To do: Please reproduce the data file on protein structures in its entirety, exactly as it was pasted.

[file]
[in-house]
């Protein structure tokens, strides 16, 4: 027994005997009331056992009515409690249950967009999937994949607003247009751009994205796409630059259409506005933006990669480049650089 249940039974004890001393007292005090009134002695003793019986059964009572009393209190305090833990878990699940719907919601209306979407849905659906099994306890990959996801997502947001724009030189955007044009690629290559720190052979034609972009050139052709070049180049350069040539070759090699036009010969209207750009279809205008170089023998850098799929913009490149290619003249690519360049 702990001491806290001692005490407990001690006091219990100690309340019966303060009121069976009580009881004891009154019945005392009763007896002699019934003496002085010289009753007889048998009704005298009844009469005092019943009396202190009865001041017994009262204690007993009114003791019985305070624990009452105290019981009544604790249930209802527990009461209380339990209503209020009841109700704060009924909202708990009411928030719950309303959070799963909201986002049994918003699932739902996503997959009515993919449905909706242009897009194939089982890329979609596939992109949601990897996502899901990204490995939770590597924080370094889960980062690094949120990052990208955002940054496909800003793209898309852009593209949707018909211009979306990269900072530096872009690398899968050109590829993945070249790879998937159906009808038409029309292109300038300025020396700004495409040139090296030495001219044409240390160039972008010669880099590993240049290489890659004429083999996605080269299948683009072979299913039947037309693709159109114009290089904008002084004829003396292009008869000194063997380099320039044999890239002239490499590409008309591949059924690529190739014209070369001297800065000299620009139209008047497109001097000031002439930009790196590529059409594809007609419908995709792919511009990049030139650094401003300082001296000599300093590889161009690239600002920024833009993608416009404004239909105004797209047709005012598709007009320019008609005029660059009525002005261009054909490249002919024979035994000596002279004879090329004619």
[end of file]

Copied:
[in-house]
């Protein structure tokens, strides 16, 4: 027994005997009331056992009515409690249950967009999937994949607003247009751009994205796409630059259409506005933006990669480049650089 249940039974004890001393007292005090009134002695003793019986059964009572009393209190305090833990878990699940719907919601209306979407849905659906099994306890990959996801997502947001724009030189955007044009690629290559720190052979034609972009050139052709070049180049350069040539070759090699036009010969209207750009279809205008170089023998850098799929913009490149290619003249690519360049 702990001491806290001692005490407990001690006091219990100690309340019966303060009121069976009580009881004891009154019945005392009763007896002699019934003496002085010289009753007889048998009704005298009844009469005092019943009396202190009865001041017994009262204690007993009114003791019985305070624990009452105290019981009544604790249930209802527990009461209380339990209503209020009841109700704060009924909202708990009411928030719950309303959070799963909201986002049994918003699932739902996503997959009515993919449905909706242009897009194939089982890329979609596939992109949601990897996502899901990204490995939770590597924080370094889960980062690094949120990052990208955002940054496909800003793209898309852009593209949707018909211009979306990269900072530096872009690398899968050109590829993945070249790879998937159906009808038409029309292109300038300025020396700004495409040139090296030495001219044409240390160039972008010669880099590993240049290489890659004429083999996605080269299948683009072979299913039947037309693709159109114009290089904008002084004829003396292009008869000194063997380099320039044999890239002239490499590409008309591949059924690529190739014209070369001297800065000299620009139209008047497109001097000031002439930009790196590529059409594809007609419908995709792919511009990049030139650094401003300082001296000599300093590889161009690239600002920024833009993608416009404004239909105004797209047709005012598709007009320019008609005029660059009525002005261009054909490249002919024979035994000596002279004879090329004619």